Aware that his finding would entirely upend what was understood about the past, and urged by his friend the Reverend William Buckland—he of the gowns and experimental appetite—to proceed with caution, Mantell devoted three painstaking years to seeking evidence to support his conclusions. He sent the tooth to Cuvier in Paris for an opinion, but the great Frenchman dismissed it as being from a hippopotamus. (Cuvier later apologized handsomely for this uncharacteristic error.)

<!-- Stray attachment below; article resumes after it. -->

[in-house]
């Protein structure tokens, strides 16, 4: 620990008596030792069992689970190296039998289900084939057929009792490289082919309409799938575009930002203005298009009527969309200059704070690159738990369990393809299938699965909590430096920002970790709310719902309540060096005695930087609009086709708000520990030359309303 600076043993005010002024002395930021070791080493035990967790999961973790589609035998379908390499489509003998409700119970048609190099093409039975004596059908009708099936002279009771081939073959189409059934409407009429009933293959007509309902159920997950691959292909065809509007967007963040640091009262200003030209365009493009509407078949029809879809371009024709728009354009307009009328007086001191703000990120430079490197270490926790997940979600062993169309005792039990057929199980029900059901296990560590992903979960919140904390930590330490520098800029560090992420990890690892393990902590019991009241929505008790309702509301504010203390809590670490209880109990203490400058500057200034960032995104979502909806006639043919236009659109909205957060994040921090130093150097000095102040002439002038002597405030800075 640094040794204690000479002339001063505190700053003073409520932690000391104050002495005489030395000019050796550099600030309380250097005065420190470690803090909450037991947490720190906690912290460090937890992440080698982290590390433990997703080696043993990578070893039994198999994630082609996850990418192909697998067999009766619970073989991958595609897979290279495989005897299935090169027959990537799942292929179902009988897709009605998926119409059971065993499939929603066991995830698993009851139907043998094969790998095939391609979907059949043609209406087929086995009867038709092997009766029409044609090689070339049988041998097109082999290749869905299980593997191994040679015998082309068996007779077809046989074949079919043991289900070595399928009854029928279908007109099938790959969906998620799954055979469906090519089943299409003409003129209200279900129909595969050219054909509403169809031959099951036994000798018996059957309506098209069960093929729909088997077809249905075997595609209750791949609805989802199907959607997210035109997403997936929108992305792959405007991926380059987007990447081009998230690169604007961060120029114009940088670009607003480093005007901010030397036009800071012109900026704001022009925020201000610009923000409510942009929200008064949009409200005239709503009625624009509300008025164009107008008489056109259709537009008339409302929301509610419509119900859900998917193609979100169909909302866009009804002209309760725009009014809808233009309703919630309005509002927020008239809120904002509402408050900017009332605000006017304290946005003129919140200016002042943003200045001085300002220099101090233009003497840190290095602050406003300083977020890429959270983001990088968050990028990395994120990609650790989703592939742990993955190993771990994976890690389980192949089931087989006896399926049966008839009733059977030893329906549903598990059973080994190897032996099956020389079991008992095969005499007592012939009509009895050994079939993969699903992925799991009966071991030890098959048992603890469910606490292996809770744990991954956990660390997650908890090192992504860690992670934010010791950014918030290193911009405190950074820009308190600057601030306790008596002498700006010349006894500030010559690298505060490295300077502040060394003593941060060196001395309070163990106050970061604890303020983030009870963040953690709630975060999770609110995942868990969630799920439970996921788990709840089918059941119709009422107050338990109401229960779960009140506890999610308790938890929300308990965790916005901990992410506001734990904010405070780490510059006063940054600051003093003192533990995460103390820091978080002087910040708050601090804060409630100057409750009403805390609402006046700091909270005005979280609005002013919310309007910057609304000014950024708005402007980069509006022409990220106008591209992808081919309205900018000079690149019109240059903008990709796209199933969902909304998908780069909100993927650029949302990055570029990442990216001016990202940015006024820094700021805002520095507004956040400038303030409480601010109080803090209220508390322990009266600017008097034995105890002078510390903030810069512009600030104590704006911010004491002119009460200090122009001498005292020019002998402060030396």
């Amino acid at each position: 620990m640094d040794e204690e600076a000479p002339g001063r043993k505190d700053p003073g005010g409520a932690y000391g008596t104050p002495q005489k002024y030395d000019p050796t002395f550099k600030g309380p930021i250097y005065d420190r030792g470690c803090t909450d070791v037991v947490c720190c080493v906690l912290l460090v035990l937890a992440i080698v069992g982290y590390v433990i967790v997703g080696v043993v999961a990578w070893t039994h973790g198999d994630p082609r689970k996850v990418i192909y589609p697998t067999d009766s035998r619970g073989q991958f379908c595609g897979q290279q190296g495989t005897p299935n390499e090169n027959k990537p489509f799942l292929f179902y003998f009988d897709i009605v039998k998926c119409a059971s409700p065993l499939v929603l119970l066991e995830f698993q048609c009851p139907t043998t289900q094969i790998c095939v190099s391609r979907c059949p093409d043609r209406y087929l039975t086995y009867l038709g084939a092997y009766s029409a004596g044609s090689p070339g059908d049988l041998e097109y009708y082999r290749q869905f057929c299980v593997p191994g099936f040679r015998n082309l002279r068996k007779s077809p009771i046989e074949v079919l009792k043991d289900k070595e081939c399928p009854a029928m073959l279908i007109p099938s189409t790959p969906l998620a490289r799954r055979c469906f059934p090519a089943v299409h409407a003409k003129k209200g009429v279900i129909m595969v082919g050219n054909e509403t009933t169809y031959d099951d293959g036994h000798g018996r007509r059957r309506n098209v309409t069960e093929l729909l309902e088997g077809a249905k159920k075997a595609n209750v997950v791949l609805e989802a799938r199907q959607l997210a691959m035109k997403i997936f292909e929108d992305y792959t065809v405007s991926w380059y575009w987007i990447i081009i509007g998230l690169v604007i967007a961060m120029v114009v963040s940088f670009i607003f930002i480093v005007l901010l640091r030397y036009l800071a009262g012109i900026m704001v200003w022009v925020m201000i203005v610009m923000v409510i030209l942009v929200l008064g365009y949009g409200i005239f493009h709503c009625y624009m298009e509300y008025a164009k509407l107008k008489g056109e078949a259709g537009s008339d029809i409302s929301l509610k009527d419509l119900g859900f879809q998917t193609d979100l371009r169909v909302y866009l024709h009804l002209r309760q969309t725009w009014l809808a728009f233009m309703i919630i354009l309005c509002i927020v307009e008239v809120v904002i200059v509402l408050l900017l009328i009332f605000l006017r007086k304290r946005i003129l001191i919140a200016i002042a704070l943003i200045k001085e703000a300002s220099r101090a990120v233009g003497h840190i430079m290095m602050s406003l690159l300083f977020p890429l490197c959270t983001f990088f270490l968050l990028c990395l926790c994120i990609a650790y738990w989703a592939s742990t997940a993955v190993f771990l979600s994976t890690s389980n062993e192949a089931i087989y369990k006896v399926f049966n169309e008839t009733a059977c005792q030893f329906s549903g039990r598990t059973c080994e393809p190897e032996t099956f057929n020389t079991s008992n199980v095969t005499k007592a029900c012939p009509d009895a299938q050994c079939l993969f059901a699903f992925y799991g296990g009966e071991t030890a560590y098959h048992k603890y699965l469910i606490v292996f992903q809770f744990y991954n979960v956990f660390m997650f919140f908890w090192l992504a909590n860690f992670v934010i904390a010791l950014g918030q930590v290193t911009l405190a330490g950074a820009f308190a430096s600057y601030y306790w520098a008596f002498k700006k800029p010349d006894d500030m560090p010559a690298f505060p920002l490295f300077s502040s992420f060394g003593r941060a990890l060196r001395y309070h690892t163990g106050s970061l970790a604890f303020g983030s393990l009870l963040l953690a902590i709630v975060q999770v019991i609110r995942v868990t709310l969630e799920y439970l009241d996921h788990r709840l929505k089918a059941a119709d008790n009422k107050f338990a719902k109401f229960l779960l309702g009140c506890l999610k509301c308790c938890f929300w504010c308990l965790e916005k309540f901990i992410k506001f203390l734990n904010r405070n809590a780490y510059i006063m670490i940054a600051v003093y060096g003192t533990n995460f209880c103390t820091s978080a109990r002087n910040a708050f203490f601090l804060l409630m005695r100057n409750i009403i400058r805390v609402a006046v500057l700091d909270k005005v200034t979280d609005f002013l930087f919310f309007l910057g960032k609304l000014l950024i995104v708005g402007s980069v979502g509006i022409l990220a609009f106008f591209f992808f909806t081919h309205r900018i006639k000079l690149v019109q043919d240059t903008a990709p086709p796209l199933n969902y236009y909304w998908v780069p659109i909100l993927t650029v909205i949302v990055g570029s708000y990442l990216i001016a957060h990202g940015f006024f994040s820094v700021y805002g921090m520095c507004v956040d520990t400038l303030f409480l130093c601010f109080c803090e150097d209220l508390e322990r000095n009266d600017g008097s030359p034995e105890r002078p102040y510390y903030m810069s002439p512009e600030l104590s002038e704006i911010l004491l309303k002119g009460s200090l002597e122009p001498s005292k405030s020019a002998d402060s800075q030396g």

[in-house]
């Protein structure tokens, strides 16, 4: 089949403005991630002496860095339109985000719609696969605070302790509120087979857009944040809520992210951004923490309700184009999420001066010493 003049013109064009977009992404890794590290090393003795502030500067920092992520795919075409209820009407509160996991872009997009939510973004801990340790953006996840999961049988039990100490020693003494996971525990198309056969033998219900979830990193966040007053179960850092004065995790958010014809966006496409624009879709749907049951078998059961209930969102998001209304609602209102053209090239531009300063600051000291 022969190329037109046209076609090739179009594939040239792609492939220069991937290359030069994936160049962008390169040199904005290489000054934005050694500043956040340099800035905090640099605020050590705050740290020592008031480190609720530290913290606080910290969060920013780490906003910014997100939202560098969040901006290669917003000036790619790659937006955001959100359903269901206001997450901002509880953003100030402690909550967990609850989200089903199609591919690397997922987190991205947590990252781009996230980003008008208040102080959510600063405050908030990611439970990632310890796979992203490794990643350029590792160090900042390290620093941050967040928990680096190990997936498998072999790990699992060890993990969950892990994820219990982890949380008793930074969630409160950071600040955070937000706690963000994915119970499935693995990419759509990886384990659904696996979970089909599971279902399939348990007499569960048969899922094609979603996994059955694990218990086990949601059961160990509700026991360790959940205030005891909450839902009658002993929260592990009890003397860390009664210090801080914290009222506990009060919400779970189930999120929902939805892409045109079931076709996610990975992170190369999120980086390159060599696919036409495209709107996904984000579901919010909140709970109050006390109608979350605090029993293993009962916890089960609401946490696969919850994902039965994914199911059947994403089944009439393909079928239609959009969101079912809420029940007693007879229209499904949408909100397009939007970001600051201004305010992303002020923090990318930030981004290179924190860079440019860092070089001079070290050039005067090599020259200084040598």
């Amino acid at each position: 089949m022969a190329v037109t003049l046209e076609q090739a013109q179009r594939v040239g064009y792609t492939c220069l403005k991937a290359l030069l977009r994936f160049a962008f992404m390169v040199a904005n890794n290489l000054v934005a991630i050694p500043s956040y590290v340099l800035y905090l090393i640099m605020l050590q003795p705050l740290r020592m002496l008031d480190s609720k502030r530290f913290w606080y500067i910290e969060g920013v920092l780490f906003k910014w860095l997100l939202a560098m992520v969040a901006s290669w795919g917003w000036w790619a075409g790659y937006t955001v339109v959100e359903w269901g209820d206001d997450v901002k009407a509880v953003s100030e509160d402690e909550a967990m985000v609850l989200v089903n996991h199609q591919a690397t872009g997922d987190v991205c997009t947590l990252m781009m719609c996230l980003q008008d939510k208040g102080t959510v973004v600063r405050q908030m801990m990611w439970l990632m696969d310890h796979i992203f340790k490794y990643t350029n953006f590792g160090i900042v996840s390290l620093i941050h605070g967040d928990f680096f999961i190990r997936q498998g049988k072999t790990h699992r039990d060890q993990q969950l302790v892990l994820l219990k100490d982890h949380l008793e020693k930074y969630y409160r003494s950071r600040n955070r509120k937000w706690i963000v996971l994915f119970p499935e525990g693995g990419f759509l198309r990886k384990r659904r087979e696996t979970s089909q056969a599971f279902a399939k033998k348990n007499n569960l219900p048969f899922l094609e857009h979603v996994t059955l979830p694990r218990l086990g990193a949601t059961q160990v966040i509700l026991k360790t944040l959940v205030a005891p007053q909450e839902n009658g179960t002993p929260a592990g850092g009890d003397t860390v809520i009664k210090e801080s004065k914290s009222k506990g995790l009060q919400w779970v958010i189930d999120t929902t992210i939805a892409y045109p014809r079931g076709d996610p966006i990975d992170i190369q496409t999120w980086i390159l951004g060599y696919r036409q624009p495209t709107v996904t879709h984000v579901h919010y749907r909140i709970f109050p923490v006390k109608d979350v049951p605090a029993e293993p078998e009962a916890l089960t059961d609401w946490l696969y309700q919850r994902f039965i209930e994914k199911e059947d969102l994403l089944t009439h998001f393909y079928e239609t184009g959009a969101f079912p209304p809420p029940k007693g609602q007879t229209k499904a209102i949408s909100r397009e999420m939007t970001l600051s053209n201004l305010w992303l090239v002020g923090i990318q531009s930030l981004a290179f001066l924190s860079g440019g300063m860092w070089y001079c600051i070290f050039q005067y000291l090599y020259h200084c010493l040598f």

One day while doing research at the Hunterian Museum in London, Mantell fell into conversation with a fellow researcher who told him the tooth looked very like those of animals he had been studying, South American iguanas. A hasty comparison confirmed the resemblance. And so Mantell's creature became Iguanodon, after a basking tropical lizard to which it was not in any manner related.